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[393]

Prison experience.

By James T. Wells, Sergeant Company A, Second South Carolina Infantry.

No. 2.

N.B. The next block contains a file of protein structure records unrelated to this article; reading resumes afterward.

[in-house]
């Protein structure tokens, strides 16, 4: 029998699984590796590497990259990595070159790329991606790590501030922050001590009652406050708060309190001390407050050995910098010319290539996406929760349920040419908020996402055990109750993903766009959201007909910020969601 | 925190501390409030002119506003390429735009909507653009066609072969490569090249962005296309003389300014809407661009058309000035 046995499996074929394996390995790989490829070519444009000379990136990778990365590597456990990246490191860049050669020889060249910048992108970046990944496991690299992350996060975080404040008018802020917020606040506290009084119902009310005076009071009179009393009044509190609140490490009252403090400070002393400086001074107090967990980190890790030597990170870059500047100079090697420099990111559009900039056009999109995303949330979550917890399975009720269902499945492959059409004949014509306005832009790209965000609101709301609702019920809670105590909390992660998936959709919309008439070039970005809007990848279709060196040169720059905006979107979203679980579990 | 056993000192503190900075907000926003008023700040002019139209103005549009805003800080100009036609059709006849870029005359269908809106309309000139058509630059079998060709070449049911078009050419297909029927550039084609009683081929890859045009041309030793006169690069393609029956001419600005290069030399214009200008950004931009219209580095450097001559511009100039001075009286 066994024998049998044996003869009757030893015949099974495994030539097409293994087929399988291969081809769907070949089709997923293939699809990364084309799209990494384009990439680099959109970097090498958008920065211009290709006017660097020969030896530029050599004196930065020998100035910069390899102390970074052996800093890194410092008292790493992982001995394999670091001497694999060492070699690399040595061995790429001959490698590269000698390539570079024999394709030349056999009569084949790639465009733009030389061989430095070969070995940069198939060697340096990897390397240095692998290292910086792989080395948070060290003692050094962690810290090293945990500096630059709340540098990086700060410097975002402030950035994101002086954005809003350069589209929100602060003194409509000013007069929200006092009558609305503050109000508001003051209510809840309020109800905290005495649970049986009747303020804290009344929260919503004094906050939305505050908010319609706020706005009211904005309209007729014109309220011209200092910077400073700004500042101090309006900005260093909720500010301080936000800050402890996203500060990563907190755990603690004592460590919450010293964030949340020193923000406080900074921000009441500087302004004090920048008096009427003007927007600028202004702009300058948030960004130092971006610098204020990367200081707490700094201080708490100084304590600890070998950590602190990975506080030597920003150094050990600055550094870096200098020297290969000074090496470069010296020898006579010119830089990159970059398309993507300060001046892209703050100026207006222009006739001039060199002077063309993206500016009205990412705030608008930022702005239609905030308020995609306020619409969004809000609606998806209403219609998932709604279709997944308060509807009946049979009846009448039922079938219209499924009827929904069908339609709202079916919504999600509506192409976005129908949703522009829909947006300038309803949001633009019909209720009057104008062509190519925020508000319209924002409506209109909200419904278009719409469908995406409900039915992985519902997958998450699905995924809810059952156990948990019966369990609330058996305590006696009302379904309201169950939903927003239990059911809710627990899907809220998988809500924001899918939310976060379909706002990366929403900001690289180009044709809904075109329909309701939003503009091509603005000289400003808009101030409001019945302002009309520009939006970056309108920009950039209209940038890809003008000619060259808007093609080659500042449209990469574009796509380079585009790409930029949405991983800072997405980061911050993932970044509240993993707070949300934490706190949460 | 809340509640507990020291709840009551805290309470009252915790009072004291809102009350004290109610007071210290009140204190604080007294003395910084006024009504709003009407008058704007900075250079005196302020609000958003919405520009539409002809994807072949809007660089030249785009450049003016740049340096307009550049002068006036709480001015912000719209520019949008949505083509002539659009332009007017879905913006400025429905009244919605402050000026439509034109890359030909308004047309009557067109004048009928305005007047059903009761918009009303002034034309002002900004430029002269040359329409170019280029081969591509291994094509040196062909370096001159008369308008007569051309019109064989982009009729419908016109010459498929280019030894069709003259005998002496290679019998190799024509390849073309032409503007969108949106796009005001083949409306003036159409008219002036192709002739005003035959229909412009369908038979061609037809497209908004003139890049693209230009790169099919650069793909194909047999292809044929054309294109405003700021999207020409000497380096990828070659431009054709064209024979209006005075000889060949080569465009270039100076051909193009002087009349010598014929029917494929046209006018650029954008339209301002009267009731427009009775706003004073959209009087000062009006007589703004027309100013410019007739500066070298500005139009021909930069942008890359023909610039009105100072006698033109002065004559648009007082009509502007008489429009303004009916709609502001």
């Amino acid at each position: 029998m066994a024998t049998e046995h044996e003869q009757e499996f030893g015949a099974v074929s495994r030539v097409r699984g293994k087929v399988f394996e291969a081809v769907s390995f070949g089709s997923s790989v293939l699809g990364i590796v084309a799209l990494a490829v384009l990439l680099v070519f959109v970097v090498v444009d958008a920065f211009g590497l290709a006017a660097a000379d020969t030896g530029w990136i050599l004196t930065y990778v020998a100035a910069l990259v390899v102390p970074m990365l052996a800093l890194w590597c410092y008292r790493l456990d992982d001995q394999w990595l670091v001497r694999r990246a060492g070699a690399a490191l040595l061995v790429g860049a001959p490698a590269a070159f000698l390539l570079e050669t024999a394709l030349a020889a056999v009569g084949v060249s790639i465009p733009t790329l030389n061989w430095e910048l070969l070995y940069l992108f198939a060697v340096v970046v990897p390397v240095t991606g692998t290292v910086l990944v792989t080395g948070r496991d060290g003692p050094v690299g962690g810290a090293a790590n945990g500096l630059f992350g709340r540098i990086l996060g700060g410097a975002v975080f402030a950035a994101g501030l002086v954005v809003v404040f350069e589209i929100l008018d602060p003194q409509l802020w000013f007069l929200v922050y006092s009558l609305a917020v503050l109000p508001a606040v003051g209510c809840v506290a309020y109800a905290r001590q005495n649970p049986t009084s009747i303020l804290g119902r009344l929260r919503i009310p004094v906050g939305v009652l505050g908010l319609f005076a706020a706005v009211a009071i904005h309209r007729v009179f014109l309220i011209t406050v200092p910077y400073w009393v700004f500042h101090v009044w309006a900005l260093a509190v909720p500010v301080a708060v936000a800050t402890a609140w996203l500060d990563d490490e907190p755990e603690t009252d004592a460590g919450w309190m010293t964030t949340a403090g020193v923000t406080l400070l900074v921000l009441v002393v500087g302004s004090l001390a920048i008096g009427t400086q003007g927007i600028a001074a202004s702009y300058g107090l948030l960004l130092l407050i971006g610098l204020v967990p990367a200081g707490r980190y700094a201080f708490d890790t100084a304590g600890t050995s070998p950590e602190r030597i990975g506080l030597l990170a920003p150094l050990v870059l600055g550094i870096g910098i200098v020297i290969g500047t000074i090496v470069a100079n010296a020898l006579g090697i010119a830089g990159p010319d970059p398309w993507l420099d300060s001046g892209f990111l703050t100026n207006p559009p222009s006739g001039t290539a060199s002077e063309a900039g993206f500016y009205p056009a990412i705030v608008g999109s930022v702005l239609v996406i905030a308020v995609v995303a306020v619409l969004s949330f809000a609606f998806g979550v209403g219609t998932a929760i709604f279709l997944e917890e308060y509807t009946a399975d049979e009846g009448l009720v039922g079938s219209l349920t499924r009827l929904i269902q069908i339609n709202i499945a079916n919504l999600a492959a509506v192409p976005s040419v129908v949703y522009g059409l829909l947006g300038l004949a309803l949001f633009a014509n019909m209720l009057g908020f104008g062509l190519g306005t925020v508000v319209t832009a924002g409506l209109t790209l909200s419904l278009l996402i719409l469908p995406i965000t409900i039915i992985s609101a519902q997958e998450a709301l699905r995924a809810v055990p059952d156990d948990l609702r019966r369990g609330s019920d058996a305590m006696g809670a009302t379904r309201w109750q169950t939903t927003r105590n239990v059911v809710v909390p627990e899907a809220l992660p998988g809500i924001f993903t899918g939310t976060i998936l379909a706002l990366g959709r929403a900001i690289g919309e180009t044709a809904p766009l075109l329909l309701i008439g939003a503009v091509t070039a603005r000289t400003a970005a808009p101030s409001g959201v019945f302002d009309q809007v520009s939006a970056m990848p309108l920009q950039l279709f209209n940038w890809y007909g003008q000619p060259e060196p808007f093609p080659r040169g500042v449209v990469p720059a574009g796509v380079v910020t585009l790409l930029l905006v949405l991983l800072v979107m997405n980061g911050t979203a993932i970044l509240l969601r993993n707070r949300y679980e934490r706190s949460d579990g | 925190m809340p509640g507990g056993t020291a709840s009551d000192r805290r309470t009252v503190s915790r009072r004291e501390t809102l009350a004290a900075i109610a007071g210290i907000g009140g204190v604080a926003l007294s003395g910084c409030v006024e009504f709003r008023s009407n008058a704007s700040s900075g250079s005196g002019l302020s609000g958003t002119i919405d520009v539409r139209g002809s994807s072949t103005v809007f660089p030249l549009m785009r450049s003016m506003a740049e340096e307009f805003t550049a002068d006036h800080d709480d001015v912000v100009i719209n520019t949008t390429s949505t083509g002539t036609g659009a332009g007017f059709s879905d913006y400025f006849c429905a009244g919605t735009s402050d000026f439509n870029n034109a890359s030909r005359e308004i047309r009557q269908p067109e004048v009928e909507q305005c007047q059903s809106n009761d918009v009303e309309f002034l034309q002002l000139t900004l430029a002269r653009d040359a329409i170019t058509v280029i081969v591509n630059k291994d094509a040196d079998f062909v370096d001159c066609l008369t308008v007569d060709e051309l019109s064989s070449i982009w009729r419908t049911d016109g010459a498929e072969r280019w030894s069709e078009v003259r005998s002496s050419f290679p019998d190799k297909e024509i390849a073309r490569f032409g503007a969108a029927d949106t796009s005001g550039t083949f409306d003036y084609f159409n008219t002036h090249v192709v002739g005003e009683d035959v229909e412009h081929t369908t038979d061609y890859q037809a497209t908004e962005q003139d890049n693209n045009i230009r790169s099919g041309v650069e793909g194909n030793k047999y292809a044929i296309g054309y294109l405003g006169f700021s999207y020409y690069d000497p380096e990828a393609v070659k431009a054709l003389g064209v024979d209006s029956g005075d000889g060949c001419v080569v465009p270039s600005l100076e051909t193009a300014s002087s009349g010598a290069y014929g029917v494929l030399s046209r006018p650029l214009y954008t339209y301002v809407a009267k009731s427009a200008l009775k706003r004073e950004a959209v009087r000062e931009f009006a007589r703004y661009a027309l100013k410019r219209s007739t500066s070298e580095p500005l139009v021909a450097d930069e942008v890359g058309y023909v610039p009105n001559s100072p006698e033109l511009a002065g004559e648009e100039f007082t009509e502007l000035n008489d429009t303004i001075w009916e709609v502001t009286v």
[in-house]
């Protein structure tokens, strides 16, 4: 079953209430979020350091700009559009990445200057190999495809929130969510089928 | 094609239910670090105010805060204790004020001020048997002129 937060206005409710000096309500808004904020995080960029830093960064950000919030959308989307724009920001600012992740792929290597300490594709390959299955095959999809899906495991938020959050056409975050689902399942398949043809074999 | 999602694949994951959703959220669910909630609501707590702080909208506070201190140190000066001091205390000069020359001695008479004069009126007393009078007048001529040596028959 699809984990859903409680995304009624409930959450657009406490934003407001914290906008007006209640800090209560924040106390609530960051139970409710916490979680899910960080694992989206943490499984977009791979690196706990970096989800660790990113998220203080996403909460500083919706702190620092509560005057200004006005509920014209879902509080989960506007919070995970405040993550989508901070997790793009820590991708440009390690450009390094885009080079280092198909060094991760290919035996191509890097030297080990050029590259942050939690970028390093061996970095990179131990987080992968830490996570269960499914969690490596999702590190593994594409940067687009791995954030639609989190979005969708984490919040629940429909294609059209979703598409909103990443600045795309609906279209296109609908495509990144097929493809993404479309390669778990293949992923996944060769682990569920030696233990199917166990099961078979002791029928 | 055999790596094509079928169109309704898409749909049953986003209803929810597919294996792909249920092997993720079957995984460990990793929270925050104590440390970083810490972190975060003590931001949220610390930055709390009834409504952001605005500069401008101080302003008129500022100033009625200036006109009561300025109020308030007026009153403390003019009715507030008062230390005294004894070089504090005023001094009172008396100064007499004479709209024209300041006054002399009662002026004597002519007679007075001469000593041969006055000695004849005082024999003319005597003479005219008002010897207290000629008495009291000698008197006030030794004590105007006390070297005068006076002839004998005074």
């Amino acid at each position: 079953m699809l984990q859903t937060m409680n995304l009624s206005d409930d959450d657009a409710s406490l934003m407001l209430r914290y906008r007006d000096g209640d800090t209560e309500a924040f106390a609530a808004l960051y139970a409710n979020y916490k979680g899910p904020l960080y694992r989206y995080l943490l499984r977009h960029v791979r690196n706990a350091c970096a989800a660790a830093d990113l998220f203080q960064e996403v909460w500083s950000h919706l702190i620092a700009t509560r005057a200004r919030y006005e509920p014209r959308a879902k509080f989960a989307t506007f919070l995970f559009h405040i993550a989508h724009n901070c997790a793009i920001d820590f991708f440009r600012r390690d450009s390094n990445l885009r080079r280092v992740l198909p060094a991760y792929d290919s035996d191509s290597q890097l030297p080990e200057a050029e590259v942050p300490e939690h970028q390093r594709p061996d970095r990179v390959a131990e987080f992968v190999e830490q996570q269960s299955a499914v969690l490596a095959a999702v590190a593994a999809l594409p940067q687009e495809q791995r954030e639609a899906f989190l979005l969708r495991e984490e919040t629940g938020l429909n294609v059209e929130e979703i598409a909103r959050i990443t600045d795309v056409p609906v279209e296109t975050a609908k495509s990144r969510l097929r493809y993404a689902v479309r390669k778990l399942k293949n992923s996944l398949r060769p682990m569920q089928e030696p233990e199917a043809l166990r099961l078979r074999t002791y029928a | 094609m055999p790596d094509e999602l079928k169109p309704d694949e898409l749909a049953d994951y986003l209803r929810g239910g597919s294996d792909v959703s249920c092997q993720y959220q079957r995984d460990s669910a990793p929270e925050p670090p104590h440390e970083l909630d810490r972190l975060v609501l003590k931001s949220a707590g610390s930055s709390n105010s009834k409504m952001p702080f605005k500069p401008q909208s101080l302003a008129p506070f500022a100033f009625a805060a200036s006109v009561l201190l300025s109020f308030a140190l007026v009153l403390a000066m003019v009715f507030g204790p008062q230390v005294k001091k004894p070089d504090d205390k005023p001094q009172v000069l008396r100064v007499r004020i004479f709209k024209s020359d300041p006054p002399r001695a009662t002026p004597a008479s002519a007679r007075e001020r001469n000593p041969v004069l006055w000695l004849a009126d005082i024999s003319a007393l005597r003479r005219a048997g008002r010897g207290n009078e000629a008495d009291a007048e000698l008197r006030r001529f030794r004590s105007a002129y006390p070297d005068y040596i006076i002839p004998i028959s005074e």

About this time (January, 1864) General B. F. Butler was made Commissary of Prisoners, and in the discharge of his duty he paid us a visit. He was welcomed in such a manner as a parcel of defiant “Rebels” could welcome him, with hisses, curses and groans; notwithstanding which, he made us some good promises. Among others, that we should be better treated, have more wood, more food and plenty of clothes. As we knew this to be so many idle words, it produced no effect upon us. He did not seem to have formed a favorable impression of the Confederate authorities. One of his first acts towards better treatment was to relieve one of the white regiments as a guard, and place in its stead the Thirty-sixth North Carolina colored regiment. This was a severe blow to us. On the 25th of February they arrived, accoutred in their military glory. They were quite a curiosity to many, as they had never, previous to this time, seen any colored troops. The first day they came on guard will long be remembered by every prisoner in the camp. At the usual hour, they marched in with knapsack, haversack and canteen, equipped as for a march. They proceeded with military precision to unsling their knapsacks, and place them upon the ground, to mark the ends of their beats. The main street, along which they were stationed, was crowed with prisoners, all anxious to see the “monkey show.” We knew their intense hatred to us, and we were well aware that the slightest demonstration on our part would be used as a pretext for firing into us. Notwithstanding this, some fellow, on mischief bent, deliberately crossed the line, and stole one of their knapsacks, which he tossed into the road, and the dismay and chagrin evinced by this ebony son of Mars can be imagined better than described. After calling in the officer of the guard, he related his story in the following pathetic style: “Fore God, if I bin here six monts, I never tief anything from dese buckra. I wouldn't care, if dey give me back dat garytype. Dat's all I wants.” These are, as near as can be remembered, the exact words he used on the occassion. He never recovered his knapsack, nor his “garytype,” for it was seen, long afterwards, in the possession of a prisoner, who used all kinds of expedients to keep it concealed, for had he been discovered his life

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